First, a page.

Lesson 2:
This lesson plan comes from the Alabama Learning Exchange, a website from the Alabama Department of Education that provides online learning assets for teachers, parents and students that align with Alabama content standards. It is geared towards 2nd to 3rd graders. The lesson begins with direct teaching as the teacher informs the students they will to learn about adjectives, but tells them they will have to determine the meaning themselves from the subsequent activity. A student then comes to the front of the room to pick an unknown object from a bag and describe what they feel. The rest of the class guesses what the object is from the bag and the process continues until all objects have been identified. As the students use adjectives, the teacher records them on the board along with the objects. The teacher then asks students to individually write a definition of what an adjective might be with teacher help and monitoring. Once students have a good working definition of what an adjective is they practice identifying them on the Select-a-Word website, which requires them to identify adjectives and also where the words go. Next, the students write a brief story using at least 10 adjectives and share their stories with the entire class. Once everyone has shared their stories, students exchange papers and highlight the adjectives in each other’s stories. As a possible extension activity students can use a writing prompt taken from Read-Think-Talk to write about character traits using adjectives.

The lesson overall is teacher directed, rather than centering on students respective needs, grouping and is unclear as to how they will evaluate themselves and be evaluated throughout the lesson. No pre-assessment is indicated, and in the first activity only one student is engaged at a time to describe an object while the teacher writes the adjectives on the board. This is not likely to engage all learners as it leaves room for students who already know what an adjective is to get bored and those who don’t fully understand the adjectives being used to get lost. I might assess the extent to which students can identify adjectives through Think-Ink-Pair-Share perhaps by choosing 4 classroom objects and having students choose 1 object to describe and commit their adjectives to paper and then have them work in groups according to interest (the object they choose) and compile adjectives on a given topic and then share with the class as a whole. Furthermore, the lesson does not indicate how the students would go about defining an adjective and it is implied that this would be done individually with the teacher aiding in coming up with a definition. Although at the end of the lesson plan there are links with general suggestions for differentiating and scaffolding for ability and other learning and behavioral issues, it does not indicate how it would be directly applied to this lesson. I believe when students go about defining what an adjective is differentiating and flexible grouping would be advisable. I might engage critical thinking skills to elicit the definition of an adjective by asking, how do adjectives help our writing?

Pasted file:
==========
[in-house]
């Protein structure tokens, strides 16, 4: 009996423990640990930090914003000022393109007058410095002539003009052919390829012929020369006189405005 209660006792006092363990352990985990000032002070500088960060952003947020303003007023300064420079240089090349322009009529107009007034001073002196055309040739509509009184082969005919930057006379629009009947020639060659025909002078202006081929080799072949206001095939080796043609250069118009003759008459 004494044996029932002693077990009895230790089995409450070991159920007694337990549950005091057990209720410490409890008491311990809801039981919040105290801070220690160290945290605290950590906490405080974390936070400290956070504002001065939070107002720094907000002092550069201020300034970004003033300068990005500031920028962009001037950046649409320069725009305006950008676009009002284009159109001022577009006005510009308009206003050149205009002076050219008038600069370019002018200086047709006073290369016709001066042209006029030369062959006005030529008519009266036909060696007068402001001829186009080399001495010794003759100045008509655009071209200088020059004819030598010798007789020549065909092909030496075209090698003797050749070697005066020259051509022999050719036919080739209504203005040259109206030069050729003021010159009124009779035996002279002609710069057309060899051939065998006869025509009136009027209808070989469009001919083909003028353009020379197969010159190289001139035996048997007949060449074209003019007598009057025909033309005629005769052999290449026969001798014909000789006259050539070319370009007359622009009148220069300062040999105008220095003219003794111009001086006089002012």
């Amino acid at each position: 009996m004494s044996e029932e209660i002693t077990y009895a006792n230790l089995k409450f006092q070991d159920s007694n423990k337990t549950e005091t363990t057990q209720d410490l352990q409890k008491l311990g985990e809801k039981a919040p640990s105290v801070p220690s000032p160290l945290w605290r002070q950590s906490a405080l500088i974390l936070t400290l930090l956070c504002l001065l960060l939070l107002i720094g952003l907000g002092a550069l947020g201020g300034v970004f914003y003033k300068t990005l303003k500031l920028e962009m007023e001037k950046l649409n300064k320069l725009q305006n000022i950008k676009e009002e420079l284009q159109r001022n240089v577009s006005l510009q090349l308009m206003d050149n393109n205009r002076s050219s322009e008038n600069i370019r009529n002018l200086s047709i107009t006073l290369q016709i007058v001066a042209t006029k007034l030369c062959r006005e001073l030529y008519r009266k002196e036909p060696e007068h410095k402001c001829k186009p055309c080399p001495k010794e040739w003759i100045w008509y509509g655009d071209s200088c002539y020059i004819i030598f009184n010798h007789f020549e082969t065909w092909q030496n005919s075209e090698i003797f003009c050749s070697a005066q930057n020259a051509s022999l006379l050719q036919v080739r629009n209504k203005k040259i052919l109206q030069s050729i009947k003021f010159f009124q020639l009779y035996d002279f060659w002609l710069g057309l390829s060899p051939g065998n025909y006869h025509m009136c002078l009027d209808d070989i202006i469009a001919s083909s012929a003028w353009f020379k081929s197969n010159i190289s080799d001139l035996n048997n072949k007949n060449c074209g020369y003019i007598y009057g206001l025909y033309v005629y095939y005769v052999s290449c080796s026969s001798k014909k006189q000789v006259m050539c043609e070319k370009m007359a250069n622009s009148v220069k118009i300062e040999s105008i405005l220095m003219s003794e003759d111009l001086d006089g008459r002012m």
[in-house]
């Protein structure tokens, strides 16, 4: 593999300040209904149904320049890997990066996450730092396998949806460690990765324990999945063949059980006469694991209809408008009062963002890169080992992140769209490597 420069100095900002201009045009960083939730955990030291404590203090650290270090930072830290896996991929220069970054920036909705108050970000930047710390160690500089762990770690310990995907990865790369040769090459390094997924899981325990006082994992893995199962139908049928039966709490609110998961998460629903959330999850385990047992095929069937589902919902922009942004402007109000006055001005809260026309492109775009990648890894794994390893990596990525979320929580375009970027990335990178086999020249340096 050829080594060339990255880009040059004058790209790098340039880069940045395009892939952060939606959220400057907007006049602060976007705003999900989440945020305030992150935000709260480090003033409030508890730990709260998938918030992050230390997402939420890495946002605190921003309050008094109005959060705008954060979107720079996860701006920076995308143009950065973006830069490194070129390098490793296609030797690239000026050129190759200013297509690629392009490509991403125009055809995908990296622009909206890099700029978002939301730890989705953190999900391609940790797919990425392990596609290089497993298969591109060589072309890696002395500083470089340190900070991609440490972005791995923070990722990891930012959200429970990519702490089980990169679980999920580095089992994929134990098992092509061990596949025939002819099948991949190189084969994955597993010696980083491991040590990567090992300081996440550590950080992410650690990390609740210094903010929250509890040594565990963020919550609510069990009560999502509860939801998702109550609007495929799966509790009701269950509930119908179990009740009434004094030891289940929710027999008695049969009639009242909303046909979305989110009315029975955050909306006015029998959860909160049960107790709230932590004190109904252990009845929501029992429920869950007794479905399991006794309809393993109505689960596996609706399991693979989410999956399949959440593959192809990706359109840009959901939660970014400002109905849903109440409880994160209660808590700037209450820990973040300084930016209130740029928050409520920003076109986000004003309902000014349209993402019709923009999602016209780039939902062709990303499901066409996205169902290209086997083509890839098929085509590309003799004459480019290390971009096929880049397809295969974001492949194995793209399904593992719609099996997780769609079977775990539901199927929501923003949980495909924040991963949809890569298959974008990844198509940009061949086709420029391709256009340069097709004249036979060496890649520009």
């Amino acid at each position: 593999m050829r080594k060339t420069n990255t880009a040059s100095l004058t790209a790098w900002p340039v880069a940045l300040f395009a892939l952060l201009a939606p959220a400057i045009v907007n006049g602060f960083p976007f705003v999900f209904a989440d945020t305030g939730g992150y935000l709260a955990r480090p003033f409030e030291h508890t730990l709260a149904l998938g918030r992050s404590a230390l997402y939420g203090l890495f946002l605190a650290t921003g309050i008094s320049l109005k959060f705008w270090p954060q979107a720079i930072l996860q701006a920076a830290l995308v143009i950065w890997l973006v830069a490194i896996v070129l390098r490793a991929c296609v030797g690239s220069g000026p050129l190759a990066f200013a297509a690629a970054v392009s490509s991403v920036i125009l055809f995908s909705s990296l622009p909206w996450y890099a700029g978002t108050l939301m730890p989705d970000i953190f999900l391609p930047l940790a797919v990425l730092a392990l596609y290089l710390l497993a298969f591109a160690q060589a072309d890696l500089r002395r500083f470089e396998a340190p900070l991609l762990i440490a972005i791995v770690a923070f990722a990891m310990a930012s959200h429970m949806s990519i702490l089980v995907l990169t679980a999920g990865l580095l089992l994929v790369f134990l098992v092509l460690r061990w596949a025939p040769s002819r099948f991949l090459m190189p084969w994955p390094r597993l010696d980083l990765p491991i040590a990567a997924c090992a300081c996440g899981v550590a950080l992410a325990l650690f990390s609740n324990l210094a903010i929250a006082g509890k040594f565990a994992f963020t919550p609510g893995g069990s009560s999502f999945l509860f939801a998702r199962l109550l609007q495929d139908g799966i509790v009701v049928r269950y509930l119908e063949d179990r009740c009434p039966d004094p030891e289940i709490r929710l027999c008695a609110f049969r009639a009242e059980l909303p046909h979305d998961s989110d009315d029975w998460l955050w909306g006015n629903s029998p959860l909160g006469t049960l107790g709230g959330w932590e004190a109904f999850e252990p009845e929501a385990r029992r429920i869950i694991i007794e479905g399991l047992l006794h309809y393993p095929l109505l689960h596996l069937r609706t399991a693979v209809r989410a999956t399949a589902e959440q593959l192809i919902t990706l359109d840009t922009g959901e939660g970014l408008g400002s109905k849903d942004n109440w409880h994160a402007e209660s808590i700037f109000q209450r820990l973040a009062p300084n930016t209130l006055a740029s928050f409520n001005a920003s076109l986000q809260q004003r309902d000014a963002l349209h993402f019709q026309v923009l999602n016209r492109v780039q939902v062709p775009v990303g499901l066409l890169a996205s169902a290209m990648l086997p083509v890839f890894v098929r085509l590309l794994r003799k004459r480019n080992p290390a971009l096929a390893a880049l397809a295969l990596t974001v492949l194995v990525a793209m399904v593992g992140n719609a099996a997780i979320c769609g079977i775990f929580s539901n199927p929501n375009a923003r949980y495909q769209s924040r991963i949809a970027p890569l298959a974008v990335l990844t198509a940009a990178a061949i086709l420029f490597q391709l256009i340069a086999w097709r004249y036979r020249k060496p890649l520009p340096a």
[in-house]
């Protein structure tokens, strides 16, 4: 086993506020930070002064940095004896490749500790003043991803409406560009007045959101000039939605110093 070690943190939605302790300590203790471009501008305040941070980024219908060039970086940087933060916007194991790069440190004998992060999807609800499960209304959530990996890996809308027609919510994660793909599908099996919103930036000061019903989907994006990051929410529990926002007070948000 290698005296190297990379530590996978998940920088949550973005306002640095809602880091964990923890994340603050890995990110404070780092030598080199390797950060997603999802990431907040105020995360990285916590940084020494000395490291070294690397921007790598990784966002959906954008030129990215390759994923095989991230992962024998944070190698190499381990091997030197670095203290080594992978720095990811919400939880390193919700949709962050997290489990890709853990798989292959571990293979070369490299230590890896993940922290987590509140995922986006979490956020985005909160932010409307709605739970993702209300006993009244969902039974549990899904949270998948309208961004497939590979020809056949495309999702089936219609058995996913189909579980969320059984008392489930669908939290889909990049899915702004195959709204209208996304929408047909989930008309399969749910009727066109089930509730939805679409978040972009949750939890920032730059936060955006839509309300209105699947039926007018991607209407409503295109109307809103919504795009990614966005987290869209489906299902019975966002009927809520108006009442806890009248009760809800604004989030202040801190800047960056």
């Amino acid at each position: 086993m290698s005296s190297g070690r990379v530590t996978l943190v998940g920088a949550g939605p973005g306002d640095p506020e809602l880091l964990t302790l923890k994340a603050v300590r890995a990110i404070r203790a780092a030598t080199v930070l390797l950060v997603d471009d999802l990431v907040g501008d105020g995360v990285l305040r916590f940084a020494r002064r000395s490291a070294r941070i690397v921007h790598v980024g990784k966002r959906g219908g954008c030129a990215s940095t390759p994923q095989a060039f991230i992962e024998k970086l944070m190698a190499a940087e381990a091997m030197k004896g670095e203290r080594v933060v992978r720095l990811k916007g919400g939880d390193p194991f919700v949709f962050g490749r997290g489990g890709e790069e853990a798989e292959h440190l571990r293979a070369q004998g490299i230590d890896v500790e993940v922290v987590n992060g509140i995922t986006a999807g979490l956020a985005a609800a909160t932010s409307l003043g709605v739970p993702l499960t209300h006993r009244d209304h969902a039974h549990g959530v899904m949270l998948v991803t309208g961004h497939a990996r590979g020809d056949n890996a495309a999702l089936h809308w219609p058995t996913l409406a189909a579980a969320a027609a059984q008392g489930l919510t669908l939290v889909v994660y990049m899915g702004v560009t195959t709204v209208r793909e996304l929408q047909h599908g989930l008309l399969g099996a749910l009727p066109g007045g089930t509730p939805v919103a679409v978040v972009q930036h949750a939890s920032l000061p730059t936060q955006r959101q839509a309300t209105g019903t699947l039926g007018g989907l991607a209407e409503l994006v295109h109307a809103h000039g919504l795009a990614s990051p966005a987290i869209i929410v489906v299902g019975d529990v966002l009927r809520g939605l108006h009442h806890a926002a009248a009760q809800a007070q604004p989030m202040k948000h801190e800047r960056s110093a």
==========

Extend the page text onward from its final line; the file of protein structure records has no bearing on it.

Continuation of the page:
Varied and ongoing assessment is not mentioned. It is not indicated how the teacher will assess progress other than through assessing the computer game and final narrative for accuracy. The computer program does not indicate why students got answers wrong and may not be an effective tool at this point to reinforce the concept. Additionally, students do not have any handouts for reference, which could guide them as they complete the computer activities. As this is the introductory stage of the lesson, I would say making this a paper based activity or allowing the students the option to do so could be helpful.